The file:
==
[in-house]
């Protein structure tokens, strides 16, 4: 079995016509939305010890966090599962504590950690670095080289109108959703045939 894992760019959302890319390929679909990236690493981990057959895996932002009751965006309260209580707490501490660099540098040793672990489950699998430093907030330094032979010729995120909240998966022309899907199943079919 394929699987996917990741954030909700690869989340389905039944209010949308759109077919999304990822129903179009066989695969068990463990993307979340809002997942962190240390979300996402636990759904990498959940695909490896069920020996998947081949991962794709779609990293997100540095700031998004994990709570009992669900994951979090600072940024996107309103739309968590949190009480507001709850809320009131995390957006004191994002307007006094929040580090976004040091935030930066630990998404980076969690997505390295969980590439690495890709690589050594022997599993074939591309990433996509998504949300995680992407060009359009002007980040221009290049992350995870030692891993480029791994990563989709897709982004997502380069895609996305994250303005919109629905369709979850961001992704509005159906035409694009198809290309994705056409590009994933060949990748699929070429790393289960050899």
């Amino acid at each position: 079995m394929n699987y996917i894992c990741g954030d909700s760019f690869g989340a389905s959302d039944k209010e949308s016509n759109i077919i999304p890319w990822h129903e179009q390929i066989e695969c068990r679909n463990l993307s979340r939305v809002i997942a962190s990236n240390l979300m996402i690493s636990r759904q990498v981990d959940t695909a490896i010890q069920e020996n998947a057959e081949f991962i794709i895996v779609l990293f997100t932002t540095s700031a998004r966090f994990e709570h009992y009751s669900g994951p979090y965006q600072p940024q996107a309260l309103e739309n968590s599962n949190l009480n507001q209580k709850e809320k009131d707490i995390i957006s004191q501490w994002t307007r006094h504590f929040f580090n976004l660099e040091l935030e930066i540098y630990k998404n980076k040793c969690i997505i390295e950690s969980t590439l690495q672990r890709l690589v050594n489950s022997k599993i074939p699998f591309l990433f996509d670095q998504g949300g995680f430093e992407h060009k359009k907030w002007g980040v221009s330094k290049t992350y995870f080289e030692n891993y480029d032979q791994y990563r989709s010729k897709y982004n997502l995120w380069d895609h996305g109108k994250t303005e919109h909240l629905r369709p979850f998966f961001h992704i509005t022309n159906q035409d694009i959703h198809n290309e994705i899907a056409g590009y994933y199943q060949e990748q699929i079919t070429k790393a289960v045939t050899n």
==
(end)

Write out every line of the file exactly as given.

[in-house]
């Protein structure tokens, strides 16, 4: 079995016509939305010890966090599962504590950690670095080289109108959703045939 894992760019959302890319390929679909990236690493981990057959895996932002009751965006309260209580707490501490660099540098040793672990489950699998430093907030330094032979010729995120909240998966022309899907199943079919 394929699987996917990741954030909700690869989340389905039944209010949308759109077919999304990822129903179009066989695969068990463990993307979340809002997942962190240390979300996402636990759904990498959940695909490896069920020996998947081949991962794709779609990293997100540095700031998004994990709570009992669900994951979090600072940024996107309103739309968590949190009480507001709850809320009131995390957006004191994002307007006094929040580090976004040091935030930066630990998404980076969690997505390295969980590439690495890709690589050594022997599993074939591309990433996509998504949300995680992407060009359009002007980040221009290049992350995870030692891993480029791994990563989709897709982004997502380069895609996305994250303005919109629905369709979850961001992704509005159906035409694009198809290309994705056409590009994933060949990748699929070429790393289960050899």
């Amino acid at each position: 079995m394929n699987y996917i894992c990741g954030d909700s760019f690869g989340a389905s959302d039944k209010e949308s016509n759109i077919i999304p890319w990822h129903e179009q390929i066989e695969c068990r679909n463990l993307s979340r939305v809002i997942a962190s990236n240390l979300m996402i690493s636990r759904q990498v981990d959940t695909a490896i010890q069920e020996n998947a057959e081949f991962i794709i895996v779609l990293f997100t932002t540095s700031a998004r966090f994990e709570h009992y009751s669900g994951p979090y965006q600072p940024q996107a309260l309103e739309n968590s599962n949190l009480n507001q209580k709850e809320k009131d707490i995390i957006s004191q501490w994002t307007r006094h504590f929040f580090n976004l660099e040091l935030e930066i540098y630990k998404n980076k040793c969690i997505i390295e950690s969980t590439l690495q672990r890709l690589v050594n489950s022997k599993i074939p699998f591309l990433f996509d670095q998504g949300g995680f430093e992407h060009k359009k907030w002007g980040v221009s330094k290049t992350y995870f080289e030692n891993y480029d032979q791994y990563r989709s010729k897709y982004n997502l995120w380069d895609h996305g109108k994250t303005e919109h909240l629905r369709p979850f998966f961001h992704i509005t022309n159906q035409d694009i959703h198809n290309e994705i899907a056409g590009y994933y199943q060949e990748q699929i079919t070429k790393a289960v045939t050899n």